Photo by Manish Jaishree of the Wettest Place on Earth

Here I am, reading about massive rainstorms in India circa 1990 while living iat the edge of a desert—and one in an increasing cycle of drought. I imagine, someone in Cherrapunji, India, might have dreams of living in a dry country in which, for all intents and purposes, there is no rainfall for six months of the year.

For your information, Cherrapunji is considered the wettest place on earth. It holds the record for the most rainfall in a calendar month and in a year: it received 9,300 millimeters (370 inches; 30.5 feet) in July 1861 and 26,461 millimeters (1,041.8 inches; 86.814 feet) between 1 August 1860 and 31 July 1861. in Alexander Frater’s book Chasing the Monsoon, the author talks of a friend of his father experiencing rainfall for several consecutive days in which between 30 and 40 inches of precipitation fell.

I miss rain. In Los Angeles, we only had one day of persistent rain in the last twelve months. There have been numerous instances of what I call a dirty drizzle, in which the windshield of my car is muddy as the result of an insufficient drizzle. To form a raindrop, there must be a bit of dust in every drop. But when not enough rain falls to operate the windshield wiper, then the dust predominates.

California and the American Southwest looks to be one of the big losers in climate change. The Colorado River is drying up, the Sierra snowpack is insufficient to fill the reservoirs the state needs, and horrible wildfires are destroying our forests.

There is not too much one can do about it except wait it out. Climate change has happened before. Up until the 13th century, Greenland was actually a fairly prosperous place, but then a little ice age set in and the colonists appear to have vanished from the pages of history. The town of Garðar was actually a bishopric, but nothing remains of its past glory.

Actually, I wouldn’t mind another “little ice age,” but who knows what will happen in the years to come?

It’s Already Here

Lone Fire Fighter in Midst of Rapidly Growing Brush Fire

We have become used to talking about climate change as something that’ll take place in the future. Sorry, but it’s here already. It’s not like the Cold War, when we were constantly afraid of a nuclear holocaust that never happened, because both sides acted fairly reasonably.

But this is not the same America any more. Half the voting population is cray-cray, thinking that Democrats eat babies in the nonexistent basements of pizza parlors (as qAnon believes). Yes, and water flows uphill; the earth is flat; and the sun revolves around the earth. Vladimir Putin looked and acted more reasonable than our last president, who sounds more and more demented every time he opens his mouth.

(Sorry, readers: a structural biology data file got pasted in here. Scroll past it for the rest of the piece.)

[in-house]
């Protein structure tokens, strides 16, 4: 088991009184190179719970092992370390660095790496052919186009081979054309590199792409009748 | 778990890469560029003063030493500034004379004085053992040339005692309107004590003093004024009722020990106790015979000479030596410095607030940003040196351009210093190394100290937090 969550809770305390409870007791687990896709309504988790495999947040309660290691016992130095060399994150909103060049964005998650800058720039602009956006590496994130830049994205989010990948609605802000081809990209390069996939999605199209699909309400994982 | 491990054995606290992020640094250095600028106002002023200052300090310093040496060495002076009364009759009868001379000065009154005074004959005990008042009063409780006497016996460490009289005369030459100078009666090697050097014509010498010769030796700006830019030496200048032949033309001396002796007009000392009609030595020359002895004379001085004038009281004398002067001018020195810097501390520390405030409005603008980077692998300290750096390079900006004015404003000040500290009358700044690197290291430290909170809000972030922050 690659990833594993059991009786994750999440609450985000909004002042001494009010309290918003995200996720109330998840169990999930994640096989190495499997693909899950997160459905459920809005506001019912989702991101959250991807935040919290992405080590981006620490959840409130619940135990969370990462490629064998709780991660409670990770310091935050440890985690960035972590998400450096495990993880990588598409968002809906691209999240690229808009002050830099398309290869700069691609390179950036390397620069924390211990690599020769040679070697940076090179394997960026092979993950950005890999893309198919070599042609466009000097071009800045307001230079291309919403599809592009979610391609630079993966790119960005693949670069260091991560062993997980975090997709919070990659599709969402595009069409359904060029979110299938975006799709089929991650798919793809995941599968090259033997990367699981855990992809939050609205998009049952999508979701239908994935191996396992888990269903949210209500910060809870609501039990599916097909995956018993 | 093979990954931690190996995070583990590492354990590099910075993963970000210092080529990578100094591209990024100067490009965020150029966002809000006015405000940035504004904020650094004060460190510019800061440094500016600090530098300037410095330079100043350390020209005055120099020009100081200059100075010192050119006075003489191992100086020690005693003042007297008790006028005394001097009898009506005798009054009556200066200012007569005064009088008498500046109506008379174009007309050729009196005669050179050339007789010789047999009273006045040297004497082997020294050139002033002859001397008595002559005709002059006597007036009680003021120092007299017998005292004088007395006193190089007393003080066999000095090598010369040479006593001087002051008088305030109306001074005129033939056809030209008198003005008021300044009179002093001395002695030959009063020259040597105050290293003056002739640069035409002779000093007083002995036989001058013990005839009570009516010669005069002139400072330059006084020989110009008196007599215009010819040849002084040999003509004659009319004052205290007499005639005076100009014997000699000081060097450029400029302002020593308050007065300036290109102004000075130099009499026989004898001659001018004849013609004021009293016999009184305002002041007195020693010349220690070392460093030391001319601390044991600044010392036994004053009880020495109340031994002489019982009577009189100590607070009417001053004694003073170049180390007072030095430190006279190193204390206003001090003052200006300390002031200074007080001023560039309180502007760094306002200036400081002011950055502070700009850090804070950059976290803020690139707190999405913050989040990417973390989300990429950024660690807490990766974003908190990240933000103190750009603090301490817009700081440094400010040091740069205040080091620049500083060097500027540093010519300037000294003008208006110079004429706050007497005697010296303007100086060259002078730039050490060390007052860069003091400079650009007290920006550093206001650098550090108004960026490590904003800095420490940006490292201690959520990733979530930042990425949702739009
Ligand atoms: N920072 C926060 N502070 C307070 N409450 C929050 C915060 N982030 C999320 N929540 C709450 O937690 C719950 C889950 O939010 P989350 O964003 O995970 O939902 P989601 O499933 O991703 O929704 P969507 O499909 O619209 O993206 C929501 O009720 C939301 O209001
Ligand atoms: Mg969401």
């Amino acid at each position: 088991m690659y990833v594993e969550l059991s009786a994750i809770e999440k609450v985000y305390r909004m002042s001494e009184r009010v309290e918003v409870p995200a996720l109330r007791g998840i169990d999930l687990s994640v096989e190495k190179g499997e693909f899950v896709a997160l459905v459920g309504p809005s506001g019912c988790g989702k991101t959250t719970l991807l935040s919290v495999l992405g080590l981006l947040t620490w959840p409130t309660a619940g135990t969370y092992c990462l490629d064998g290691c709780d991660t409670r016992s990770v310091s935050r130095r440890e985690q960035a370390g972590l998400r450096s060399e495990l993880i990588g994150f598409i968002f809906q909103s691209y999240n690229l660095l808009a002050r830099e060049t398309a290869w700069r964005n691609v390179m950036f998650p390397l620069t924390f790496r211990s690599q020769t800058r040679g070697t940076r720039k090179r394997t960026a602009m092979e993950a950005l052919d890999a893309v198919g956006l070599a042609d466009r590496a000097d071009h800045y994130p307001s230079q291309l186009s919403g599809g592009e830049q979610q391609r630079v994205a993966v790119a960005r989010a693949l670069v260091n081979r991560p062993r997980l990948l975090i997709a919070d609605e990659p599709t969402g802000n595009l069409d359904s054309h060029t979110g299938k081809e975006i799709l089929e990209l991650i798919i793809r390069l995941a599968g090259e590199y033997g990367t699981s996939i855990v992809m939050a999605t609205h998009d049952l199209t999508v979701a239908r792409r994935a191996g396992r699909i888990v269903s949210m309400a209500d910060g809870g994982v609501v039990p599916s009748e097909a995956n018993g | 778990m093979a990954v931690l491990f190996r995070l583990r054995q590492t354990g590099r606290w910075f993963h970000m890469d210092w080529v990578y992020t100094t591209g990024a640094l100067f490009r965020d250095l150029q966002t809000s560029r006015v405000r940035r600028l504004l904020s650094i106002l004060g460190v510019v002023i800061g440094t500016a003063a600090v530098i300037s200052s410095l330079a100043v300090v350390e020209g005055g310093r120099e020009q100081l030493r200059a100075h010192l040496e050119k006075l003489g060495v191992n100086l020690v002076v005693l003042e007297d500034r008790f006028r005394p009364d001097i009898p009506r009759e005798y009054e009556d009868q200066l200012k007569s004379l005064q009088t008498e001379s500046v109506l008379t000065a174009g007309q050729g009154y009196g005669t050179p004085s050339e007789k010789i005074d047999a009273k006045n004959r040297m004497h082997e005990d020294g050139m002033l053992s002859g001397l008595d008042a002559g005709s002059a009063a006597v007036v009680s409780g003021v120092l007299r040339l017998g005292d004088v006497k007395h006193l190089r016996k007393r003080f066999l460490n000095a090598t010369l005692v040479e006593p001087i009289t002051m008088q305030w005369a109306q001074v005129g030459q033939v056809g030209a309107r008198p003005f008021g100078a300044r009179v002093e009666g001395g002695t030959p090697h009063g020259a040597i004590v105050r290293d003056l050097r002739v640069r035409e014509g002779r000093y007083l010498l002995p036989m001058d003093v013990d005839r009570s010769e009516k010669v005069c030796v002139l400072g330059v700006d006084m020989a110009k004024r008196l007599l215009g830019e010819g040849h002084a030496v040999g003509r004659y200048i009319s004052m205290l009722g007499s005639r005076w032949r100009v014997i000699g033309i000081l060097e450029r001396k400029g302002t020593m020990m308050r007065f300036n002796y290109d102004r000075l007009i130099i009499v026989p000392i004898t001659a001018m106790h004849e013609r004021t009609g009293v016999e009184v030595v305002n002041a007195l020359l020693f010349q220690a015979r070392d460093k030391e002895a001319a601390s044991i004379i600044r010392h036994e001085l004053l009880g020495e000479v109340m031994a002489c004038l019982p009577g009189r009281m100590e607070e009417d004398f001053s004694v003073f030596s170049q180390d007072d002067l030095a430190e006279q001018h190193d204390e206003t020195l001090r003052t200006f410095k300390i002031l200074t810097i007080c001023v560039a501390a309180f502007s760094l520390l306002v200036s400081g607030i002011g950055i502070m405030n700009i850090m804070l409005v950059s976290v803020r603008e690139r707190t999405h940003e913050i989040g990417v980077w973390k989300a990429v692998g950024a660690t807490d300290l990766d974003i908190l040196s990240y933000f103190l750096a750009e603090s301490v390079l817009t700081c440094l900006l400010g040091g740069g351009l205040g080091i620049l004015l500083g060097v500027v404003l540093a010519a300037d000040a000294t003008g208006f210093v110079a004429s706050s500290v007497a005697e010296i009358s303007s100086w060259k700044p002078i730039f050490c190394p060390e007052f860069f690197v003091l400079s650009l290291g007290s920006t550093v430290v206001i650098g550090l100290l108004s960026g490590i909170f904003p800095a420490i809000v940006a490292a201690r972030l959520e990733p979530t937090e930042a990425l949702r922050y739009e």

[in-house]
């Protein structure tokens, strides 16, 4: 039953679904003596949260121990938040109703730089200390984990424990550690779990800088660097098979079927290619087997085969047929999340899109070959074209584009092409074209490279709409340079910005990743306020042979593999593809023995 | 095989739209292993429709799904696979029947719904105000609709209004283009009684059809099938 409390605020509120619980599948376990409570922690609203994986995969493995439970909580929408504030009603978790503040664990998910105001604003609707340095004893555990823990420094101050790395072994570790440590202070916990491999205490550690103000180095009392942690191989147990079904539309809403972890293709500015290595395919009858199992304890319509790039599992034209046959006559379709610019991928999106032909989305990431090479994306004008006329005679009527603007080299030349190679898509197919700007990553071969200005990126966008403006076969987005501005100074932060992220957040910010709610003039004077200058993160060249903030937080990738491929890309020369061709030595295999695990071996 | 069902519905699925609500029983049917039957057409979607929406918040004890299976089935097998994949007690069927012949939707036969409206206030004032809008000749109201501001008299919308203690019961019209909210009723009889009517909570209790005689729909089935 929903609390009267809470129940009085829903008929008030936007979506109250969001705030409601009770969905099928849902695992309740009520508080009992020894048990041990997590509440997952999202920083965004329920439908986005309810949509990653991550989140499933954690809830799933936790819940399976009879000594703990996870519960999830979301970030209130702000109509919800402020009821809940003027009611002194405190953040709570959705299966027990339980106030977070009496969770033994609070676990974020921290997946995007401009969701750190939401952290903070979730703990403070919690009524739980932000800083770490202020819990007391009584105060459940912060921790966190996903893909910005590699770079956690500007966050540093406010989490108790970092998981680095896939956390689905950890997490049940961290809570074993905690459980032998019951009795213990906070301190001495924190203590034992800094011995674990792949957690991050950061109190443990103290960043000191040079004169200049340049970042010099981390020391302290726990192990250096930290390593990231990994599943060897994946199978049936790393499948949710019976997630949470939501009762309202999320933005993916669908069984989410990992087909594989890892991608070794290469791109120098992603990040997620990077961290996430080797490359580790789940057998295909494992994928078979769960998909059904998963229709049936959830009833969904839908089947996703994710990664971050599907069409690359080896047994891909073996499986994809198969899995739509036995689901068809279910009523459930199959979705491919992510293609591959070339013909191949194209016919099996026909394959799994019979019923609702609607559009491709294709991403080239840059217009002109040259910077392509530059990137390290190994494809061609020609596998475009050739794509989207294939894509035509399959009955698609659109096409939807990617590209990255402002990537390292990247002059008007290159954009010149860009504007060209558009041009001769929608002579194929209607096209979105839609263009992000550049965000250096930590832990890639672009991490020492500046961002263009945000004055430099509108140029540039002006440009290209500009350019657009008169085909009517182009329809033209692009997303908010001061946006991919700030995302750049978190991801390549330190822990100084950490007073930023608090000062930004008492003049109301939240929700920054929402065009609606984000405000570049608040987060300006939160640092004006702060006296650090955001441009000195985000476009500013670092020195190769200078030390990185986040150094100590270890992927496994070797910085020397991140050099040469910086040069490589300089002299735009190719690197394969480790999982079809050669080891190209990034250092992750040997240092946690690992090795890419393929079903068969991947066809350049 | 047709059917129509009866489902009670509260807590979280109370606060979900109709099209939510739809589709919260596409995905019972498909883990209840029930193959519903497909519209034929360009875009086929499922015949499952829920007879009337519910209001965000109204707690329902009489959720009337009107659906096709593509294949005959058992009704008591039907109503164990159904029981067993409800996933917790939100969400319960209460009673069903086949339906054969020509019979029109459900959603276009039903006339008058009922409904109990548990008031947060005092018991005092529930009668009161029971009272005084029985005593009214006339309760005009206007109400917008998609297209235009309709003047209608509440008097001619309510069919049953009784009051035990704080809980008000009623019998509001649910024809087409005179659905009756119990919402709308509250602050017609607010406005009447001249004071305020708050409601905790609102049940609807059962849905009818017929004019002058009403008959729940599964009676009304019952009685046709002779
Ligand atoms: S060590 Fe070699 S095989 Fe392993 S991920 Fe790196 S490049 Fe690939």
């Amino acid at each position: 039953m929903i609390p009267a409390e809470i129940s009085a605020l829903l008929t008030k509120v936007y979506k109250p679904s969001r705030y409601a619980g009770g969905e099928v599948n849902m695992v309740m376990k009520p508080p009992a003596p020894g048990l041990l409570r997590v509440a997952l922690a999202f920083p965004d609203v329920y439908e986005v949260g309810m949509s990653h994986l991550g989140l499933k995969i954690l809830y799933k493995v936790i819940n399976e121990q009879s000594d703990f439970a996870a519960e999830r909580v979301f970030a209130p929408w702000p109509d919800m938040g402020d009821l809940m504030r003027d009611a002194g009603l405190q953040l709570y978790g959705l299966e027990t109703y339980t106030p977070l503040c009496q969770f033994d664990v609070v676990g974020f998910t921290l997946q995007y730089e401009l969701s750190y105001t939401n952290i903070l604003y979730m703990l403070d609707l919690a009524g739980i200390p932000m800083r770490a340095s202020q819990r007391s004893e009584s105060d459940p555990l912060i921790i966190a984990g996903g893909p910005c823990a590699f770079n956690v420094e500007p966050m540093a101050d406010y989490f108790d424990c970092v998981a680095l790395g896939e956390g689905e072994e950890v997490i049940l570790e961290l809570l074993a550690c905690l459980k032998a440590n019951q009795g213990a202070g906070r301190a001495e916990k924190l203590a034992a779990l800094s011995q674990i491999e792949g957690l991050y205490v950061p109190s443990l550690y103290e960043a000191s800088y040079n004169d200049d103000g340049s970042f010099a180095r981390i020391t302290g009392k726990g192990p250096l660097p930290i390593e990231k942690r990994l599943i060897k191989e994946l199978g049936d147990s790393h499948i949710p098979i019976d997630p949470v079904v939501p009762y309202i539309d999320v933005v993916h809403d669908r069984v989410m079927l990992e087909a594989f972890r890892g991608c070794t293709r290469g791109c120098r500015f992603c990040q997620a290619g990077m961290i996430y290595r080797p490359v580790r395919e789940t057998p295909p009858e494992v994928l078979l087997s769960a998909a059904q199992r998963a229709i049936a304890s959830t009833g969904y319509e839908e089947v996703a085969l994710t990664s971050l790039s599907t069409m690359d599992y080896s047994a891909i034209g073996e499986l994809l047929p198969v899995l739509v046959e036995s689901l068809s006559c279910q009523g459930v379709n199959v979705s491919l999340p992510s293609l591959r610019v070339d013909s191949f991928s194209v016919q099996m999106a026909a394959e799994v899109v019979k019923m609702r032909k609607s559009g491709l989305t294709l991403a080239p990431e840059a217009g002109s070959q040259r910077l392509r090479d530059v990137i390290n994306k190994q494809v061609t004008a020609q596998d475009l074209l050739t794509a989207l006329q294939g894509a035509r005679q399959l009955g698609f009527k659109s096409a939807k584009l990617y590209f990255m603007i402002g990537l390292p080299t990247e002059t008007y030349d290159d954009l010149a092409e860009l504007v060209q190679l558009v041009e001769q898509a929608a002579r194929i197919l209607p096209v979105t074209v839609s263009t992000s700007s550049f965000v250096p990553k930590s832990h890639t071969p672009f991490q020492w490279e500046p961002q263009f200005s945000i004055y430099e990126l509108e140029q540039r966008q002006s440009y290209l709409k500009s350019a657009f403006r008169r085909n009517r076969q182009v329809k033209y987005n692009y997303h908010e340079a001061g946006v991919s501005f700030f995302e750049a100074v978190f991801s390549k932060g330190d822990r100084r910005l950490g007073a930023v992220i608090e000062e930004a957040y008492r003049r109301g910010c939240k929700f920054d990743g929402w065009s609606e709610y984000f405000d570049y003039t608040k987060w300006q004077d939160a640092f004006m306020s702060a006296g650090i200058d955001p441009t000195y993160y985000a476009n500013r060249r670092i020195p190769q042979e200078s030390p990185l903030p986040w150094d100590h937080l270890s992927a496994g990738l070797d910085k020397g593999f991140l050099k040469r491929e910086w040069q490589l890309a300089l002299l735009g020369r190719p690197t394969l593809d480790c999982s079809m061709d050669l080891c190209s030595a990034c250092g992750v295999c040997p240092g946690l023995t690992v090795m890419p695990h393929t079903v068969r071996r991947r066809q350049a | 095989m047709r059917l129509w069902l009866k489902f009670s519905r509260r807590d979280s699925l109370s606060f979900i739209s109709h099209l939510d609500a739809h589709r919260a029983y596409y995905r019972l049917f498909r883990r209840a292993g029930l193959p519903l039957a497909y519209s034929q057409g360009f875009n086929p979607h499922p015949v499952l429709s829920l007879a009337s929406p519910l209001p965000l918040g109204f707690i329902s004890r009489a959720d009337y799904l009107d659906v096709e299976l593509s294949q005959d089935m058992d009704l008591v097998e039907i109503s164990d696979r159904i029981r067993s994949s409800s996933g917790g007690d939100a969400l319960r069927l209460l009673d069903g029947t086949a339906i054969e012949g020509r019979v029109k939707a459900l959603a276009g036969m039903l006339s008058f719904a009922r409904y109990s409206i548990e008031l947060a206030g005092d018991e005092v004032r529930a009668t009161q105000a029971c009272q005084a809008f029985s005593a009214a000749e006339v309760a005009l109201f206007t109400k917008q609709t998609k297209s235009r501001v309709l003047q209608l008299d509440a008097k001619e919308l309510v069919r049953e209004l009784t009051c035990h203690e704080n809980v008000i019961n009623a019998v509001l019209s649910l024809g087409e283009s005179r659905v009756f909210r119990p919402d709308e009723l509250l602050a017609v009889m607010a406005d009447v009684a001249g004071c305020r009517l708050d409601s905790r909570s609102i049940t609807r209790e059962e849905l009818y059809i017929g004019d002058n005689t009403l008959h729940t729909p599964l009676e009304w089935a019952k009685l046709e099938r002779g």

Who would ever have thought that we, as a country, could become a victim of Alzheimer’s? Yet, it appears that we have.

So what am I going to do about it? I will continue to vote reasonably even if the others won’t. They are accumulating very bad juju and will eventually pay the price for it. I have some faith that the world will eventually right itself even if we continue to make disastrous mistakes.

I guess that makes me an optimist. Who would have thunk it?

Florida … Going, Going, Gone!

The Only Part of Florida I Really Like Are the Keys

Whatever you may think of Florida, and whatever you may think of global warming, Florida is sinking into the sea. Back when I was an infant, I used to live in Lake Worth, Florida, just south of West Palm Beach. My Dad didn’t like it much at all: With his delicate st0mach, he didn’t like to pick up the bodies of dead alligators, load them into a truck, and unload them at their final destination.

For a while in the 1980s and 1990s, my parents owned a condominium in Hollywood, at a place called Carriage Hills. I visited them from time to time, but had difficulties with the heat and humidity. Not that I saw much of the state, but I did go several times down to the Keys, which I loved. The first time was right after Hurricane Andrew struck. I was so amazed at miles of houses and apartments sans roofs that I kept accidentally exiting at all the offramps.

The highest point in the state is only 345 feet, and that’s near the Georgia border. Miami’s elevation is between six and seven feet. As glacial and polar ice continues to melt, Florida will assume a different shape in the years to come:

What Florida Will Look Like in the Not Too Distant Future

The left is Florida as it looks today. At the right, you can see what a five- and ten-meter rise in water level will do to the peninsula. You can kiss Miami goodbye.